“Such base cowardice and murderous conduct as this transaction affords, has no parallel in history, and shall meet with its merited punishment. You, sir, as Governor of a State within my military division, have no right to give a military order while I am in the field; and this being an open and violent infringement of the treaty with the Creek Indians, Capt. Wright must be prosecuted and punished for this outrageous murder, and I have ordered him to be arrested and confined in irons, until the pleasure of the President of the United States is known upon the subject. If he has left Hartford before my orders reach him, I call upon you, as Governor of Georgia, to aid me in carrying into effect my order for his arrest and confinement, which I trust will be afforded, and Captain Wright brought to condign punishment for this unparalleled murder.”

In his reply of June 1st, after referring to the communication of Gen. Glascock, on which Gen. Jackson based his censure, Gov. Rabun says:

“Had you, sir, or General Glascock, been in possession of the facts that produced this affair, it is to be presumed, at least, that you would not have indulged in a strain so indecorous and unbecoming. I had, on the 21st March last, stated the situation of our bleeding frontier to you, and requested you, in respectful terms, to detail a part of your overwhelming force for our protection, or that you would furnish supplies, and I would order out more troops, to which you have never yet deigned to reply. You state, in a very haughty tone, that I, a Governor of a State under your military division, have no right to give a military order whilst you were in the field. Wretched and contemptible indeed must be our situation if this be the fact. When the liberties of the people of Georgia shall have been prostrated at the feet of a military despotism, then, and not till then, will your imperious doctrine be tamely submitted to. you may rest assured that if the savages continue their depredations on our unprotected frontier, I shall think and act for myself in that respect.”

We have introduced these pungent passages, not only as a part of history, but to prepare the way to a graceful scene in Congress, twenty-four years afterward, between Ex-President Adams and Judge Warren, which we shall describe at the proper time.

Not having relinquished his design of becoming a member of the legal profession, Mr. Warren applied himself six months to a grammar school, in 1819, kept by Doctor William A. Hill, at the residence of General David Blackshear. Soon thereafter he was employed as supercargo, or agent, on a flatboat, to keep the accounts of the commissioners of the Oconee River, to buy provisions for the hands at work in cleaning out the river, and to disburse money set apart for this and other purposes connected with the inland navigation of Georgia. Having frequent intervals of leisure, he read Blackstone’s Commentaries, through while on the river, and before retiring from his situation, in February, 1820.

 

Commentaries on the Laws of England, by William Blackstone, are an influential 18th-century treatise on the common law of England by Sir William Blackstone, originally published by the Clarendon Press at Oxford, 1765–1769. The work is divided into four volumes, on the rights of persons, the rights of things, of private wrongs and of public wrongs. " As an elementary book, however, it may be enough to say that the whole body of American lawyers and advocates, with very few exceptions, since the Revolution, have drawn their first lessons in jurisprudence from the pages of Blackstone’s Commentaries; and no more modern work has succeeded as yet in superseding it."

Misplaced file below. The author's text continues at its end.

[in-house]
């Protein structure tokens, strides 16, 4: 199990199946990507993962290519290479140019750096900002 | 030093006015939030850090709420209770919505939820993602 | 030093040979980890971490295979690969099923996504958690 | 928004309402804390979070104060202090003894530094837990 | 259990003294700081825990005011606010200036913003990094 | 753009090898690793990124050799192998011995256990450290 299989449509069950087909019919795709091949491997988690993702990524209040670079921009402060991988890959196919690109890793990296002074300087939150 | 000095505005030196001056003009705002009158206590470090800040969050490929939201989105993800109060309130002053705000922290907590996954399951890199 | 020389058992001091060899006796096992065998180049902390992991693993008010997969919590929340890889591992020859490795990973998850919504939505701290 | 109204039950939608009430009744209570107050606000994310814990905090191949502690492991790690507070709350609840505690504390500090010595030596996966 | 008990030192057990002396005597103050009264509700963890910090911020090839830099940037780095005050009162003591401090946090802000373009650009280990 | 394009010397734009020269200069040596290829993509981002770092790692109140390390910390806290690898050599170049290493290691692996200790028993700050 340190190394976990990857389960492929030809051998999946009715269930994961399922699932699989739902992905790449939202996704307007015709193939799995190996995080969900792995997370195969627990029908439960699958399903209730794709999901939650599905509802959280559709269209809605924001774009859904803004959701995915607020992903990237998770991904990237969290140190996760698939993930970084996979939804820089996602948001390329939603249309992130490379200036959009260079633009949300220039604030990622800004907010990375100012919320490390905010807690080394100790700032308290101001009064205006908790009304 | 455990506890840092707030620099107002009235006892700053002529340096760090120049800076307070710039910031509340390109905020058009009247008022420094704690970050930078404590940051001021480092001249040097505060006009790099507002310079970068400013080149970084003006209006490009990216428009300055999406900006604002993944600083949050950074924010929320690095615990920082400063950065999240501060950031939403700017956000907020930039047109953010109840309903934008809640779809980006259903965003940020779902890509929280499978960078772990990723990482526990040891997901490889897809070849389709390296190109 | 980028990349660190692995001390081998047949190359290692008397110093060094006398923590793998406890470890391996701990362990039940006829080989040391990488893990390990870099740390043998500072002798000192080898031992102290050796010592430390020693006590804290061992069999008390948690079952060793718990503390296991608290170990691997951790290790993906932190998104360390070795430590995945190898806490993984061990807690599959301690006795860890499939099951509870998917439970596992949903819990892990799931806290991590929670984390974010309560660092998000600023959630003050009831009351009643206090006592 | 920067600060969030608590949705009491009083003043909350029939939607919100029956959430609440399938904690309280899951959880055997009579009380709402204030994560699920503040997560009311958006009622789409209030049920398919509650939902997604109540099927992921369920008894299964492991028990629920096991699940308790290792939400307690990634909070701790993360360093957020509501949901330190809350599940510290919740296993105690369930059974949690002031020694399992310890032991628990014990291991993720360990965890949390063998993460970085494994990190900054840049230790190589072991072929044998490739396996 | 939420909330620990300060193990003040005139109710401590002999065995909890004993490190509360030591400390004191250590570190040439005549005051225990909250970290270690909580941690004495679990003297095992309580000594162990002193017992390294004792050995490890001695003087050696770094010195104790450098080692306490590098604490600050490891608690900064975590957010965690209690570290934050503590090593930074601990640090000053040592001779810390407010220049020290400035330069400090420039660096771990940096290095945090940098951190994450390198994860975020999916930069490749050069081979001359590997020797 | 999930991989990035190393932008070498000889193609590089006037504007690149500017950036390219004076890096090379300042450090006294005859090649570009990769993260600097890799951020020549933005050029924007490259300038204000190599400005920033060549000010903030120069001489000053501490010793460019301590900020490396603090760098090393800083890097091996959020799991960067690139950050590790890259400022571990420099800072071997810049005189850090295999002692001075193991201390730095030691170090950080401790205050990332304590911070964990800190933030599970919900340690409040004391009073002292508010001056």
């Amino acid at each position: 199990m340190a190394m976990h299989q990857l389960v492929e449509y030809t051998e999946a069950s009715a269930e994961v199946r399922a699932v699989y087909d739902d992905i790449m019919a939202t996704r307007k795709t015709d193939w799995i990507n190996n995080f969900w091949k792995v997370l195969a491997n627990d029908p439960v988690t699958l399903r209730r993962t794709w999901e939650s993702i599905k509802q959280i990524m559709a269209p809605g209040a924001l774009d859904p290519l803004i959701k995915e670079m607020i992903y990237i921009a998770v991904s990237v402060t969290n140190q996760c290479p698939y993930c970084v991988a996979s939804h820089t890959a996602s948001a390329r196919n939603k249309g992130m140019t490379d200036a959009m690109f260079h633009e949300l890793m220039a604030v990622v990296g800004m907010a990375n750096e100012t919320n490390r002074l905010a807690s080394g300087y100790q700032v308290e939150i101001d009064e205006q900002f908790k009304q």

Commentaries on the Laws of England, by William Blackstone, are an influential 18th-century treatise on the common law of England by Sir William Blackstone, originally published by the Clarendon Press at Oxford, 1765–1769. The work is divided into four volumes, on the rights of persons, the rights of things, of private wrongs and of public wrongs. ” As an elementary book, however, it may be enough to say that the whole body of American lawyers and advocates, with very few exceptions, since the Revolution, have drawn their first lessons in jurisprudence from the pages of Blackstone’s Commentaries; and no more modern work has succeeded as yet in superseding it.”

He then entered the law-office of Daniel McNeel, Esq., in Dublin, and diligently applied himself to legal studies, not, however, with such entire devotion as to exclude matrimony from his thoughts. An attachment formed at school was crowned, October 19th, 1820, by his marriage with Miss Jane Desaubleaux, orphan of a French gentleman [Louis P. B. DeSaubleaux] who came to the United States during the Revolutionary War, and who constituted General Blackshear the testamentary guardian of his daughters. The patrimony of his bride for a long time was unproductive, but at length became valuable from the character of the property. 

At March term, 1821, of Laurens Superior Court, Mr. Warren was admitted to the bar. He immediately opened an office in Dublin, and attended several of the courts in the southern and middle circuits, with a fair prospect of business.

That same year he became the guardian of his wife’s younger sister, Penelope DeSaubleaux, who was still a minor. He acted as an administrator, along with William L. Mcree, for his father-in-law’s estate, liquidating DeSaubleaux’s slave holdings and Laurens county plantation for the benefit of the heirs.

Appointment of Lott Warren as an administrator of the estate of Louis P. DeSaubleaux and guardian of his minor child, Penelope DeSaubleaux